May 26, 2023

Jane Doe

Five years after the #MeToo explosion, what’s happened in the lives of the women who stepped forward and went public with their stories? We tell the story of a teenager who spoke out against one of the most powerful people in her state, and what happened next.

Chanel Miller

Note: The internet version of this episode contains un-beeped curse words. BEEPED VERSION.



Some powerful and well known men lost their jobs after #MeToo. But what about the women at the center of all this who’ve been way less visible after they told what happened to them? We hear about big and small ways the aftermath of coming forward continues to pop up in their daily lives. (10 minutes)

Jules Woodson’s nonprofit is Help; Hear; Heal. Tanya Selvaratnam is the author of the memoir Assume Nothing: A Story of Intimate Violence.

By Ira Glass; Produced by Valerie Kipnis
Act One

The Intern

Back in 2021, a 19-year-old intern at the Idaho state legislature reported that a state Representative named Aaron von Ehlinger raped her. She went by the name Jane Doe. There was a public ethics hearing and Ehlinger resigned. State legislators talked about how proud they were of their ability to do the right thing so quickly. But the story that the public knows is very different from what actually happened to Jane. She talks about it in-depth for the first time. (25 minutes)

Act Two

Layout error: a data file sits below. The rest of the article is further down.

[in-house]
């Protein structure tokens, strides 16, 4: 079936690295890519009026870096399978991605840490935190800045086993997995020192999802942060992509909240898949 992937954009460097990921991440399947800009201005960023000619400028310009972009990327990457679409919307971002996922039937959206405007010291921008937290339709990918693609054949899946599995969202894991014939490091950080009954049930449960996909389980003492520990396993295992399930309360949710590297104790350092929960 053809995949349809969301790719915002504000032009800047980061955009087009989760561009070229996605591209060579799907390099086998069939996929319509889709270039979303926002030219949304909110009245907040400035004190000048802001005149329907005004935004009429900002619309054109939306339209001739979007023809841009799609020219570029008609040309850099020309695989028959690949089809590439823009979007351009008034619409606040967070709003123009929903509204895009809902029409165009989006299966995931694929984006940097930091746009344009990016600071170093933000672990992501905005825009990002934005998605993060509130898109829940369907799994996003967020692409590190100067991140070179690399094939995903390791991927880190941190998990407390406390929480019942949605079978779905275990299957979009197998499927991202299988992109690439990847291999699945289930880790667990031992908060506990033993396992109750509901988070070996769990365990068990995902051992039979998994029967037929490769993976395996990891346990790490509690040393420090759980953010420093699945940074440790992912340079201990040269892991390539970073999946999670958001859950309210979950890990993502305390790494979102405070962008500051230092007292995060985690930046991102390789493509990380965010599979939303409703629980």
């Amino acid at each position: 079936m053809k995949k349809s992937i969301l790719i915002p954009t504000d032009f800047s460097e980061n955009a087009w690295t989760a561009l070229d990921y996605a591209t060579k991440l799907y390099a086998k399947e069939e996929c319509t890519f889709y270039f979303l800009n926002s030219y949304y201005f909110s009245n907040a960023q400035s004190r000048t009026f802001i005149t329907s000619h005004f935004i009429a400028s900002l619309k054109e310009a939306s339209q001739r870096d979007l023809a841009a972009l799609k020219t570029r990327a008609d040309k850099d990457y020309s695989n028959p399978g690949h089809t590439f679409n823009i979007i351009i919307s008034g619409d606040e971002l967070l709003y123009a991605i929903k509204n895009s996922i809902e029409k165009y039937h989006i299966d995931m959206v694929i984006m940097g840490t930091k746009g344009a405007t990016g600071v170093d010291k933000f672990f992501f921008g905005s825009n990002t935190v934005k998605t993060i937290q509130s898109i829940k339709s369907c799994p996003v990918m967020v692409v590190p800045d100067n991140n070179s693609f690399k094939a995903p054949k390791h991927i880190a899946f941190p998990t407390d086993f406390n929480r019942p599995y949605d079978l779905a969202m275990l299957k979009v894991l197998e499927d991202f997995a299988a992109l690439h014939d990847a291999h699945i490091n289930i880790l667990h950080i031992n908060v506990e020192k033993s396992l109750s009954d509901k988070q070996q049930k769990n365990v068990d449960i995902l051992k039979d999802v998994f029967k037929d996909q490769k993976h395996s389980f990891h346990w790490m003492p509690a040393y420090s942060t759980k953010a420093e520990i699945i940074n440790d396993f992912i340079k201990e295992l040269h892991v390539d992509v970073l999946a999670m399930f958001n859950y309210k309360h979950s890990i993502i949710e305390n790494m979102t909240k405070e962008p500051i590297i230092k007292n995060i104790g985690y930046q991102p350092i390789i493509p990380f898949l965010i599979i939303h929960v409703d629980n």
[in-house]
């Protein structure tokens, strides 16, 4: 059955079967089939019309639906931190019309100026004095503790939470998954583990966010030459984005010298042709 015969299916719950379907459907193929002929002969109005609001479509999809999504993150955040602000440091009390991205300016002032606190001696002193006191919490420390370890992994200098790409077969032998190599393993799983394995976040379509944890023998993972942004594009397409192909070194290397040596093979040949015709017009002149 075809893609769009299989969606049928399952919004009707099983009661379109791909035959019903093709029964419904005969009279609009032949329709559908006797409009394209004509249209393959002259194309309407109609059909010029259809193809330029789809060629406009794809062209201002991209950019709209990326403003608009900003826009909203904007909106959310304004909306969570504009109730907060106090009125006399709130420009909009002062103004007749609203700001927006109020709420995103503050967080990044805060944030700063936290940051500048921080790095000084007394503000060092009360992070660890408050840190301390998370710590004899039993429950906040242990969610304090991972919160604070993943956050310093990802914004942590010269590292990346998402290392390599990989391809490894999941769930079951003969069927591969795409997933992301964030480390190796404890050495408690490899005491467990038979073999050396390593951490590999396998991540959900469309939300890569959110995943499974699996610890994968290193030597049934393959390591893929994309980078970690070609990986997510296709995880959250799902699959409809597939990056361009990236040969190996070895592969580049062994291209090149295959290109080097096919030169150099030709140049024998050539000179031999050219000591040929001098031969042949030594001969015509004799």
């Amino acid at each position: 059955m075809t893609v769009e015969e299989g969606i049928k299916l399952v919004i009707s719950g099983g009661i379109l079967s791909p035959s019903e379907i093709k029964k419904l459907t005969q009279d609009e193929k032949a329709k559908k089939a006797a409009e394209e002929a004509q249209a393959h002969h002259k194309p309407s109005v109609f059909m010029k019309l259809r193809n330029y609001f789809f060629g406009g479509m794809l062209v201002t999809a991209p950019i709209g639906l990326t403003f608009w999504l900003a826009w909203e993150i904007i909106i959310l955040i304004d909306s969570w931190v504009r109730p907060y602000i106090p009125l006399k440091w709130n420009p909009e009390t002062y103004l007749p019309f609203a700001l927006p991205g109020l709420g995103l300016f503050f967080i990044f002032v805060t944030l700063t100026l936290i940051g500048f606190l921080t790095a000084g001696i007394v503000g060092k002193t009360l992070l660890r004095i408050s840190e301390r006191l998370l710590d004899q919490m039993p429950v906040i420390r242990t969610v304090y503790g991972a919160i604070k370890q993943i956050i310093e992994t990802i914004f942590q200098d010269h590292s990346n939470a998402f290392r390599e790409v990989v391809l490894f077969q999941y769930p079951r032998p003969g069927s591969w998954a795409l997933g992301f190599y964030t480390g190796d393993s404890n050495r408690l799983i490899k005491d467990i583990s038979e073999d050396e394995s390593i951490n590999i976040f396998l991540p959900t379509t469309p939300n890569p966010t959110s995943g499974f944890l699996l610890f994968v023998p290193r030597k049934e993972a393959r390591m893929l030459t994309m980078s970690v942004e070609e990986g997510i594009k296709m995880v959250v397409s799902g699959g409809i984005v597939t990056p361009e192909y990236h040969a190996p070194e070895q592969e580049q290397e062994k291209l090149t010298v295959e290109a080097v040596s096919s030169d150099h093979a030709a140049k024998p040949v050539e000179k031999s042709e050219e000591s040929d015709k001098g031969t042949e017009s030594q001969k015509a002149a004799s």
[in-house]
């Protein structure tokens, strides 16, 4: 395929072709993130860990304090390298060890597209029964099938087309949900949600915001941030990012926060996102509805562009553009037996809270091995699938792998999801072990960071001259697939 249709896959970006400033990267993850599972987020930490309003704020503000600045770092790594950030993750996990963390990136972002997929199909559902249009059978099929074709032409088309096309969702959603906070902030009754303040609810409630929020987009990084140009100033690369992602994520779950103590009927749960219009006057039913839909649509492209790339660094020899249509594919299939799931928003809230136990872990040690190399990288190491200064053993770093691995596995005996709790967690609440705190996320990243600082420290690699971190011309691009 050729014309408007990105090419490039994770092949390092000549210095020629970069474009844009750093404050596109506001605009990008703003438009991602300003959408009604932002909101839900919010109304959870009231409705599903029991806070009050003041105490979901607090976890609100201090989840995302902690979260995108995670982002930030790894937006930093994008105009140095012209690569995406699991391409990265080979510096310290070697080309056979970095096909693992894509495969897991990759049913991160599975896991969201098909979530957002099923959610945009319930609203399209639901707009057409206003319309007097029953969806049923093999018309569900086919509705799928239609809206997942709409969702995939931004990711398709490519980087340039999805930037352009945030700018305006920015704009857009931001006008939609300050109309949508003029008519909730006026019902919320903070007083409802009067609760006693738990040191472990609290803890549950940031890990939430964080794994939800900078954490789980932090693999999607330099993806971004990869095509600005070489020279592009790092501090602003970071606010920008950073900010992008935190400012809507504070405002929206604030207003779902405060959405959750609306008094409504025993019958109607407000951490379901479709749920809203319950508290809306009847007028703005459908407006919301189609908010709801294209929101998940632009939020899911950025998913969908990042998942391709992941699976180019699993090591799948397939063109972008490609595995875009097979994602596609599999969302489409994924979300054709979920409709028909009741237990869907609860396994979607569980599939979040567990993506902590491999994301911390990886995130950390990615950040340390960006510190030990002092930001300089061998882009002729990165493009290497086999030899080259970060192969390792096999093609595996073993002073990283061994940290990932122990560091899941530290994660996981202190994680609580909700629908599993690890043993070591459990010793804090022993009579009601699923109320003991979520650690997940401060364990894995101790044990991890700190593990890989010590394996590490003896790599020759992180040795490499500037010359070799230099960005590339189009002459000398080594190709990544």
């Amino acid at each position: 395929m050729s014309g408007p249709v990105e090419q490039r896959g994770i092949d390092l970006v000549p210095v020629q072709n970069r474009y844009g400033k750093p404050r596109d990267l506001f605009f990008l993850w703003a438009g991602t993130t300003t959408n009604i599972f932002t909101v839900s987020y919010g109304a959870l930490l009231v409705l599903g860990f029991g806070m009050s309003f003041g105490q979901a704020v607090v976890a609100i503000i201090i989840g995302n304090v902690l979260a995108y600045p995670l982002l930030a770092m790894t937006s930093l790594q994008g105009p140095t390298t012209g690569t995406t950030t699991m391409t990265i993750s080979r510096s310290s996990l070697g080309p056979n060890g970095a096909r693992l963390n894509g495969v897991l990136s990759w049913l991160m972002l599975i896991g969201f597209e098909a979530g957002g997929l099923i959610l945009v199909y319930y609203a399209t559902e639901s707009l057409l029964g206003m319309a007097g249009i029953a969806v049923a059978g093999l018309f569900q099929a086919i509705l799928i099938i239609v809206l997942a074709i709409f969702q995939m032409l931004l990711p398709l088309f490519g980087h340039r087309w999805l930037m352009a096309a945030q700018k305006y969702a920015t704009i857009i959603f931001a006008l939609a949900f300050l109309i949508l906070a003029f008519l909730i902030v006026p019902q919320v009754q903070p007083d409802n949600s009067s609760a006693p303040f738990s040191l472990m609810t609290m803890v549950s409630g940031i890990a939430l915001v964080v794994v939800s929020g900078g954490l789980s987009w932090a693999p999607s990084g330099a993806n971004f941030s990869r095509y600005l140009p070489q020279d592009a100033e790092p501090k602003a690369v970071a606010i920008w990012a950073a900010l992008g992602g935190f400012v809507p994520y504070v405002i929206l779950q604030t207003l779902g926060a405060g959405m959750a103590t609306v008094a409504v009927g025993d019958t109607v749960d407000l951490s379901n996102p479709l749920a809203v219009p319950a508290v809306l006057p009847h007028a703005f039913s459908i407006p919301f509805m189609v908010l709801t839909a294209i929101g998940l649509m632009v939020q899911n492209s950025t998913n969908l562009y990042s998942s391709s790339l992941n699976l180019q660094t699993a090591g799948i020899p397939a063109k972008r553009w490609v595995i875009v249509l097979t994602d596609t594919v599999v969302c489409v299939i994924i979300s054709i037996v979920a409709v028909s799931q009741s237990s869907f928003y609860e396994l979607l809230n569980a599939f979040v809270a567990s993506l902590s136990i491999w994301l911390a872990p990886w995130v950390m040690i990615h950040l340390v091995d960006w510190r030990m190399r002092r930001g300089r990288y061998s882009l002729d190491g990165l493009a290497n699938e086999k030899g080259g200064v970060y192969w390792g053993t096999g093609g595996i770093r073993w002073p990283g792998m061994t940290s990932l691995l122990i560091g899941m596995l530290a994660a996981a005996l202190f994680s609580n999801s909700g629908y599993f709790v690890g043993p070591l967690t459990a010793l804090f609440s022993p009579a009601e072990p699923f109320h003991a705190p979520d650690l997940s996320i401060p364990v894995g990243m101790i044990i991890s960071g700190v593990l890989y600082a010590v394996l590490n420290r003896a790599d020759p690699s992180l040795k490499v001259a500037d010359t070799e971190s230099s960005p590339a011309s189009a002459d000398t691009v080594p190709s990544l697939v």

The Witness

Jane Doe walks into a public ethics hearing at the Idaho state capitol and navigates the aftermath. (23 minutes)

Song: “Here We Have Idaho” 
Fiona Apple (vocals)
Amy Wood (drums and percussion)
David Garza (acoustic guitar, electric guitar, piano, vocals)
Sabastian Steinberg (bass, electric autoharp, vocals)
John Would (tremolo guitar)
Engineered by John Would, Amy Wood, Fiona Apple
Mixed and mastered by John Would

Act Three

Doe Meets Doe (podcast only)

Jane Doe sent some questions for us to ask Chanel Miller. For years, Chanel was known as Emily Doe. She wrote a victim impact statement that millions of people read. (A swimmer at Stanford University named Brock Turner sexually assaulted her while she was unconscious.) She talks about how she decided to come out with her real name and who Emily Doe is to her now. (9 minutes)

Chanel Miller is the author of the memior Know My Name.

Editor for this episode: Chana Joffe-Walt

If you’ve experienced sexual assault and want to talk to someone, you can reach out to the National Sexual Assault Hotline: 1-800-656-HOPE. If you’re having thoughts of suicide, call the National Suicide Prevention Lifeline by dialing or texting 988 on your phone.

By Ira Glass; Produced by Valerie Kipnis